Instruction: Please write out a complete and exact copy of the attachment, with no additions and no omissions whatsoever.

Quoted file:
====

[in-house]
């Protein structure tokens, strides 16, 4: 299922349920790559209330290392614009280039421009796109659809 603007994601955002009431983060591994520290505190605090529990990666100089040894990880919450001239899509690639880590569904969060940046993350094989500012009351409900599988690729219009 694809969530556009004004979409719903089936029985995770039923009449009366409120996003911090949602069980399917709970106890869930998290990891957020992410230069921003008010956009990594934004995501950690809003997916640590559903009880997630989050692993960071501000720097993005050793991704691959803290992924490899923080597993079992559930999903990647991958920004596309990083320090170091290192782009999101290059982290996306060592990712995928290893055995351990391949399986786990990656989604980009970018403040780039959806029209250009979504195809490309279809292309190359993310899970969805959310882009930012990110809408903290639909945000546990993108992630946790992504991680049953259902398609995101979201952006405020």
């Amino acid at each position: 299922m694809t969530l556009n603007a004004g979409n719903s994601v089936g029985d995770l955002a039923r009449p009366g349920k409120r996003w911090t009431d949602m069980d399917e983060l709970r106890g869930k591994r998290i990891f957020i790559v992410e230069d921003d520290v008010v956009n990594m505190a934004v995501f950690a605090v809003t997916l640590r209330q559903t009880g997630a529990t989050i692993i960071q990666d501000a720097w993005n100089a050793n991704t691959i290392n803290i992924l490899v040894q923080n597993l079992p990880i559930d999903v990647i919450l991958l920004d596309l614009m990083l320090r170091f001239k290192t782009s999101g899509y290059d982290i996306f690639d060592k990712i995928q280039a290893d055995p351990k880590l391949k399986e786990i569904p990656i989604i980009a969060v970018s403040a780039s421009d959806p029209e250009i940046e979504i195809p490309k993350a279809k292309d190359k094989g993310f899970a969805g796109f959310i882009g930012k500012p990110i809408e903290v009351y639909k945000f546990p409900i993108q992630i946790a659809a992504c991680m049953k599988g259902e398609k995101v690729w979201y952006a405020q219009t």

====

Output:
[in-house]
């Protein structure tokens, strides 16, 4: 299922349920790559209330290392614009280039421009796109659809 603007994601955002009431983060591994520290505190605090529990990666100089040894990880919450001239899509690639880590569904969060940046993350094989500012009351409900599988690729219009 694809969530556009004004979409719903089936029985995770039923009449009366409120996003911090949602069980399917709970106890869930998290990891957020992410230069921003008010956009990594934004995501950690809003997916640590559903009880997630989050692993960071501000720097993005050793991704691959803290992924490899923080597993079992559930999903990647991958920004596309990083320090170091290192782009999101290059982290996306060592990712995928290893055995351990391949399986786990990656989604980009970018403040780039959806029209250009979504195809490309279809292309190359993310899970969805959310882009930012990110809408903290639909945000546990993108992630946790992504991680049953259902398609995101979201952006405020």
């Amino acid at each position: 299922m694809t969530l556009n603007a004004g979409n719903s994601v089936g029985d995770l955002a039923r009449p009366g349920k409120r996003w911090t009431d949602m069980d399917e983060l709970r106890g869930k591994r998290i990891f957020i790559v992410e230069d921003d520290v008010v956009n990594m505190a934004v995501f950690a605090v809003t997916l640590r209330q559903t009880g997630a529990t989050i692993i960071q990666d501000a720097w993005n100089a050793n991704t691959i290392n803290i992924l490899v040894q923080n597993l079992p990880i559930d999903v990647i919450l991958l920004d596309l614009m990083l320090r170091f001239k290192t782009s999101g899509y290059d982290i996306f690639d060592k990712i995928q280039a290893d055995p351990k880590l391949k399986e786990i569904p990656i989604i980009a969060v970018s403040a780039s421009d959806p029209e250009i940046e979504i195809p490309k993350a279809k292309d190359k094989g993310f899970a969805g796109f959310i882009g930012k500012p990110i809408e903290v009351y639909k945000f546990p409900i993108q992630i946790a659809a992504c991680m049953k599988g259902e398609k995101v690729w979201y952006a405020q219009t």